I kind of missed the university application system in China: brutal as it was, it also guaranteed a quick death. The UK system, on the other hand, was more like death by a thousand cuts. (I would change my mind on this once I tried the American system ten years down the road) I thought I was very anxious already before I submitted the application, but since then I found it still had plenty of room to grow. Whenever there were a few free minutes, I wanted to find a computer and log on to my UCAS portal. Even during evenings, when I knew everyone in the UCAS office had surely gone home, there was still the urge to have a quick peek just in case there was any update.
Every few days, I discovered things I wished I could have put in my application. I should have used “avid” rather than “keen” in my Personal Statement, for example. Or should I have left both of them out to focus on the verb and noun? I did not jeopardize the whole application for using that word, did I?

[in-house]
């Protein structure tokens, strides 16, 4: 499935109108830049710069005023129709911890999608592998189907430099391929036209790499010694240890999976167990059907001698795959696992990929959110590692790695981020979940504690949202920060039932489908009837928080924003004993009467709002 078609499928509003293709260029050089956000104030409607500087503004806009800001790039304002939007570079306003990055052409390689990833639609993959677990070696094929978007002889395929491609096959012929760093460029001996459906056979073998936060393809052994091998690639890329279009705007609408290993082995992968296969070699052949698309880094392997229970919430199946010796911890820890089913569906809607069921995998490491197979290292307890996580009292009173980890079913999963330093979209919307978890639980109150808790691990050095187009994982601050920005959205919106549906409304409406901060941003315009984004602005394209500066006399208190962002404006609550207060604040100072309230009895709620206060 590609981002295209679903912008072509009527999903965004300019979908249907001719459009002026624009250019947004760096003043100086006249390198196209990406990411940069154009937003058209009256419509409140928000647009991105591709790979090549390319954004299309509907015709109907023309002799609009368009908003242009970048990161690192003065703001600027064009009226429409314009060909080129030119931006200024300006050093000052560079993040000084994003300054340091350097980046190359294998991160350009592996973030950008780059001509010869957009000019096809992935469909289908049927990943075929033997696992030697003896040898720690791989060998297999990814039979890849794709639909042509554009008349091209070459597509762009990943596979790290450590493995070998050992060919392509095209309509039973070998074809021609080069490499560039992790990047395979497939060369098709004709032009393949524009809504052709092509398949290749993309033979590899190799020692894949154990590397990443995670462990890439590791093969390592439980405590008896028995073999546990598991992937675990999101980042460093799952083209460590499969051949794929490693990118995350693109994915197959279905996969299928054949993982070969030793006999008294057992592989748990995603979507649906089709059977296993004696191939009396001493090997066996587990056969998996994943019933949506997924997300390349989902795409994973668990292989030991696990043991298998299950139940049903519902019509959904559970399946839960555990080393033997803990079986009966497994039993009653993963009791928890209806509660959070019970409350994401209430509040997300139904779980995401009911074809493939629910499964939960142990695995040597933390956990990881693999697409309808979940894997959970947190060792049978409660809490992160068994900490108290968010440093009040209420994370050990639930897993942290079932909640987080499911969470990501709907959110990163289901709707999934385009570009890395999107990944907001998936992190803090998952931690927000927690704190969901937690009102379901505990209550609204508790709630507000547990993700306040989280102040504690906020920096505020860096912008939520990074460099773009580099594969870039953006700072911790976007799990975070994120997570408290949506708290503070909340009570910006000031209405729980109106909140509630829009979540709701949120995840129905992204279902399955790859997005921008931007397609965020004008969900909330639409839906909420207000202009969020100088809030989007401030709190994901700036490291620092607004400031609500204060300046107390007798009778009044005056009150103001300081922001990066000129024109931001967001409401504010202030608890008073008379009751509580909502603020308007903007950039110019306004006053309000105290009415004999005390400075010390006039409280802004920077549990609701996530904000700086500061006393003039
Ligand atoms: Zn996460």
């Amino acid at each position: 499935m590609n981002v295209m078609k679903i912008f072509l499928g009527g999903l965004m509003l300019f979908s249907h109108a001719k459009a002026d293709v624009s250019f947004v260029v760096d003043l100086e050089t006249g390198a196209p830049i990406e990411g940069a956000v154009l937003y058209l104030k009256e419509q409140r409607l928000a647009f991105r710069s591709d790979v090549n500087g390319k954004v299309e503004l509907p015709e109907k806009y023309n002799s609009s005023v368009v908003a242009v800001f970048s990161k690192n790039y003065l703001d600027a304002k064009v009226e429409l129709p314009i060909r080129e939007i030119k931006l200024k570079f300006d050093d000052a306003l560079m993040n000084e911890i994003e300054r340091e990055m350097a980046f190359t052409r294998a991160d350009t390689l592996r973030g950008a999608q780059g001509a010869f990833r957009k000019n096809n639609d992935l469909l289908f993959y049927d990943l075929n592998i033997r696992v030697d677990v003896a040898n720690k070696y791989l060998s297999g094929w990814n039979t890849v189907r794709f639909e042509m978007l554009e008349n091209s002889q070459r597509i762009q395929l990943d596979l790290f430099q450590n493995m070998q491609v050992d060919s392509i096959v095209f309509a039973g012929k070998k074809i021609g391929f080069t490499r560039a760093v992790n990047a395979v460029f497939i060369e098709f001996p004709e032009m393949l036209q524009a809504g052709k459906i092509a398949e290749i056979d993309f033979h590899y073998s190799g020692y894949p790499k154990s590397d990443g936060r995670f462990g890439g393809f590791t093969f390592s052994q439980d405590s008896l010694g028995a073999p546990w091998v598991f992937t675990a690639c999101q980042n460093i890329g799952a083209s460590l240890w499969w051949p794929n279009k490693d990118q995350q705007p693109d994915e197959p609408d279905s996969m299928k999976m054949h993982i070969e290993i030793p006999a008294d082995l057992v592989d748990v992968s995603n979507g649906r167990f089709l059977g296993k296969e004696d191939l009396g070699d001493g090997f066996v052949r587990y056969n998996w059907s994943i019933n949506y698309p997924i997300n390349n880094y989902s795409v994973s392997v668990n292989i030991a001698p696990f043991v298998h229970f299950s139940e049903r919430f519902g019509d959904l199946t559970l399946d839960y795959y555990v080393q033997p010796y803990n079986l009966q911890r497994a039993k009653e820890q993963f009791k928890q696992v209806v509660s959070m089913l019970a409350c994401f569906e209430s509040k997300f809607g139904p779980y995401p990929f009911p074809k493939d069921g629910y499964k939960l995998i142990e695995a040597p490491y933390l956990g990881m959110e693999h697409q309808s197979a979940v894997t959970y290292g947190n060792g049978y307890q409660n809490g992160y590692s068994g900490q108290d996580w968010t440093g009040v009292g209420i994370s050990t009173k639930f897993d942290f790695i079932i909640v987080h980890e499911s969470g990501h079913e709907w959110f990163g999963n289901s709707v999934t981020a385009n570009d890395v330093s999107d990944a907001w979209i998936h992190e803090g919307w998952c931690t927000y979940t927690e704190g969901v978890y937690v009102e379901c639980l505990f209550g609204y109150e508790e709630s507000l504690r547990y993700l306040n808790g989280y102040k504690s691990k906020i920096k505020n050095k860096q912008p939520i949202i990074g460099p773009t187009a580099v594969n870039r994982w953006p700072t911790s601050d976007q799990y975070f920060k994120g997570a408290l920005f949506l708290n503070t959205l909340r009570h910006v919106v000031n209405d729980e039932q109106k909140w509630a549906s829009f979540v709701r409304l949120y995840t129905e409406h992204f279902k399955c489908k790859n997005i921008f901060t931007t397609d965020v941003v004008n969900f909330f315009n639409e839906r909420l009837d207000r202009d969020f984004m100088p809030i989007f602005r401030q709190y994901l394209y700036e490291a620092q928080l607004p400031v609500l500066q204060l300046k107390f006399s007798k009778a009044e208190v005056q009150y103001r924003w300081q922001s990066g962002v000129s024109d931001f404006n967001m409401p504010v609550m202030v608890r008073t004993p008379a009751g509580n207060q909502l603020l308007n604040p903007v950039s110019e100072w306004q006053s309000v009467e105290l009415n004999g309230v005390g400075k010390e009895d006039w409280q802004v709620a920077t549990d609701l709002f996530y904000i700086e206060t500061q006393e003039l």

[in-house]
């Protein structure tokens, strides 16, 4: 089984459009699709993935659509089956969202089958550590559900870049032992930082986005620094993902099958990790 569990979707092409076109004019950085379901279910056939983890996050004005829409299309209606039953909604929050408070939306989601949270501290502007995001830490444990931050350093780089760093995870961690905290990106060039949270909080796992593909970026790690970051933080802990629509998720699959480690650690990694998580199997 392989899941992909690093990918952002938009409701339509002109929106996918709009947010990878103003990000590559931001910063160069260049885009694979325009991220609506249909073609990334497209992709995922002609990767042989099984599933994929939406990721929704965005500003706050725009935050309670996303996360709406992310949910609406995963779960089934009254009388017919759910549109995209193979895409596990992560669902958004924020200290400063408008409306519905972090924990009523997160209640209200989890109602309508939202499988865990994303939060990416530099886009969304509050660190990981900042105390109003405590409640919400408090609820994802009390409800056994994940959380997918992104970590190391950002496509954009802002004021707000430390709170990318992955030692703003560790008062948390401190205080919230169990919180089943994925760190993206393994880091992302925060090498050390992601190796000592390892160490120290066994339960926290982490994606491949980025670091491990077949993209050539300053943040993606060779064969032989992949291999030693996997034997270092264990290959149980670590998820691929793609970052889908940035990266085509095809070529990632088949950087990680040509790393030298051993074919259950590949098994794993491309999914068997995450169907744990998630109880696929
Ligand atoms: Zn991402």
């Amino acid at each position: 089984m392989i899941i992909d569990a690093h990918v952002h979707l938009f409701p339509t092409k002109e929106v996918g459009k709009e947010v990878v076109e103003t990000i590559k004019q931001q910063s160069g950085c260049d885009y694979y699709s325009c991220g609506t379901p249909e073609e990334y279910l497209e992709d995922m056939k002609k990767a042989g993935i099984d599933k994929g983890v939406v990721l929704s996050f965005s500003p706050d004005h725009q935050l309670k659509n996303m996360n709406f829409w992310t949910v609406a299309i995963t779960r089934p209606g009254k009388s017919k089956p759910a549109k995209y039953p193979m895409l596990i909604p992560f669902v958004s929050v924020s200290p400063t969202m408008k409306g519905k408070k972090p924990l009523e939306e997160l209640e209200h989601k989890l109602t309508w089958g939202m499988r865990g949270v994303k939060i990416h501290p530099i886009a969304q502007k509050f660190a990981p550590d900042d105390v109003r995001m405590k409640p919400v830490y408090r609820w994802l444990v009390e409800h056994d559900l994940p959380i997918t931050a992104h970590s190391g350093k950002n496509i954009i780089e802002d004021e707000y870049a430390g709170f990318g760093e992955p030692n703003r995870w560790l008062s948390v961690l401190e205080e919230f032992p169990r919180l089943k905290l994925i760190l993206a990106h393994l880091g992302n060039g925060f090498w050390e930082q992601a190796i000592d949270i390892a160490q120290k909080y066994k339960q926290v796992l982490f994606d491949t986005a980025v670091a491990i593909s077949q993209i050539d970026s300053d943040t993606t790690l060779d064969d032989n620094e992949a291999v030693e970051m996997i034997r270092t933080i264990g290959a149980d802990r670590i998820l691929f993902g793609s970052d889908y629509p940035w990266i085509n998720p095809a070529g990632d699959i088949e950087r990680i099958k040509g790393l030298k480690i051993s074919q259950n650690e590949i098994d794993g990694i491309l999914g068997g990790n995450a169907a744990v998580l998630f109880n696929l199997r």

The anxiety didn’t stop at me neither. Mum, who initially asked about it every week when I called them, gradually began to message me every day. Earlier this week, she took the next step. She got the login details of my UCAS portal and began to check whenever she wanted. I would be be surprised if it was a dozen times a day.
The atmosphere of anxiety was only occasionally broken. Like today, when I received a rejection from LSE. If I had not got another rejection from LSE already last week, my world might have collapsed there and then. Practice, even if it didn’t always lead to perfection, certainly helped. While Cambridge was a dream school, I thought LSE was a reach. Apparently not. The only comfort was that at least 1/3 of my application was done now. Most others were still totally in the black. Poor them.